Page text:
According to DeLillo, the novel considers an idea from “…the writing of the Jesuit thinker and paleontologist Pierre Teilhard de Chardin.”  The ‘Omega Point’ of the title “…[is] the possible idea that human consciousness is reaching a point of exhaustion and that what comes next may be either a paroxysm or something enormously sublime and unenvisionable.”  (According to Wikipedia, Teilhard makes sense of the universe by its evolutionary process. He interprets complexity as the axis of evolution of matter into a geosphere, a biosphere, into consciousness (in man), and then to supreme consciousness (the Omega Point).  The Omega Point is said to denote the state of  maximum organized complexity (complexity combined with centricity), towards which the universe is evolving.)

 As on knows, omega (the last letter of the Greek alphabet) is often used to denote the last, the end, or the ultimate limit of a set, in contrast to alpha, the first letter of the Greek alphabet. In the New Testament, God is declared to be the “alpha and omega, the beginning and the end, the first and the last”. (Wikipedia)

Omega can equally be thought of as the end of death or even time, or as the name of the end; in linguistics, as the phonological word; in textual criticism, as the archetype of a manuscript tradition

At the end of Point Omega, DeLillo, in his “Acknowledgment”, writes: “24 Hour Psycho, a videowork by Douglas Gordon, was first screened in 1993 in Glasgow and Berlin.  It was installed at the Museum of Modern Art in New York in the summer of 2006.” 24 Hour Psycho is the showing of Alfred Hitchcock‘s classic film thriller Psycho (1960) slowed down from its usual 24 frames per second, 109 minute running time, so that it runs 1440 minutes, or 24 hours, at approximately 2 frames per second.  In Point Omega, the first and last sections of the DeLillo’s novel take place during a showing of 24 Hour Psycho.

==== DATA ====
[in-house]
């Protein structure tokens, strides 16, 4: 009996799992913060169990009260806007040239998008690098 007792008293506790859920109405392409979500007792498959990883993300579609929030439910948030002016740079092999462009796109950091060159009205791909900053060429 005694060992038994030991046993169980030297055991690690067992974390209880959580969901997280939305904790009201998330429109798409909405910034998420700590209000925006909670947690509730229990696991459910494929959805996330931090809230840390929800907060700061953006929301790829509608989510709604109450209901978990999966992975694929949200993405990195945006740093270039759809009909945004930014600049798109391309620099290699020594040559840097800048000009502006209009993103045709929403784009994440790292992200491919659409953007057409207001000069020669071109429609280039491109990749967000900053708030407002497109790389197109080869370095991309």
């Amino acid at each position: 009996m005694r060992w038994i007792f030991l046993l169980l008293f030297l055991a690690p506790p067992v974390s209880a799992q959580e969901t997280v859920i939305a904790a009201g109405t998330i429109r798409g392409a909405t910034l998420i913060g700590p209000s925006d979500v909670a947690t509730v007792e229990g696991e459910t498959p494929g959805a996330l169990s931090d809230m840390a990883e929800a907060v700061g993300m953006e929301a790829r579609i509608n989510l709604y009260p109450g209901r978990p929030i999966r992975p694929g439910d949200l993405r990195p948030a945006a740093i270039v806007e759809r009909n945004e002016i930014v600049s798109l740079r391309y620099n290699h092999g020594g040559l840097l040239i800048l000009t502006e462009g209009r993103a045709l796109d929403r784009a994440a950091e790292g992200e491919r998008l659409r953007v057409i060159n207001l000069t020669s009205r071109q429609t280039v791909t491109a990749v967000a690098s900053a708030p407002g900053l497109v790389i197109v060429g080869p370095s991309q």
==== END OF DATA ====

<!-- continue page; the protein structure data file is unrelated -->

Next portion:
24 Hour Psycho, as an artistic creation, deals with themes common to Gordon’s work, such as “recognition and repetition, time and memory, complicity and duplicity, authorship and authenticity, darkness and light”, as one can learn in an piece in The Guardian.  Moreover, the slideshow and text accompanying it, as highly relevant as they are to DeLillo’s work, are fascinating in their own right.

With respect to the first edition cover of Point Omega, one could wonder at the presence of the sign for infinity, given the accepted literal and symbolic understanding of “omega” as, truly, the end.  Conscious choice and interesting implications of infinite endings, or even, the end of infinity?  Amusing joke?  Artist’s choice?  Coincidence? (PR)

We recommend that you buy your books.  Have a wonderful personal library.

Omega uc lc.svg

images: Wikipedia

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Posted in Art, Book Reviews, Conceptual Art, culture, Exhibitions, film, General, Installations, Language, Links, Literature, Museum & Gallery Shows, Nothing Is Invisible, nothingisinvisible, Slide Shows | Tagged: , , , , , , , , , , , , , , , , , , , , , , , , , , , , , , , , , , | 1 Comment »

The Artist as Obstreperous Rebel & Sardonic Social Commentator – “German Expressionism: The Graphic Impulse” at MoMA

Posted by the editors on Saturday, 26 March 2011

Erich Heckel’s “Franzi Reclining”, 1910.  Part of MoMA’s extraordinary collection of German Expressionism prints.

image: Museum of Modern Art, New York

Roberta Smith has written a wonderful, lively and informative article entitled “Bleak Visions From Early-20th-Century Rebels” in the Art & Design section of The New York Times looking at the highly colorful and intensely graphic exhibition “German Expressionism: The Graphic Impulse”  at the Museum of Moder Art (open to the public Sunday 27 March – 11 July, 2011, (212) 708-9400, moma.org).  Smith describes the show as, among other things, “infused with an urgent, crackling energy, by turns joyful, satiric, grim and tragic”, easily motivation enough for one to see it. 

However, for those of us who, for some reason, won’t be in New York between tomorrow and 11 July, MoMA has announced that as of Sunday all 3,380 German Expressionist works on paper in its collection will become available for online viewing at moma.org/germanexpressionism.  Amazing, and excellent.

In the meantime, great slideshow, here. 

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nothingisinvisible@live.fr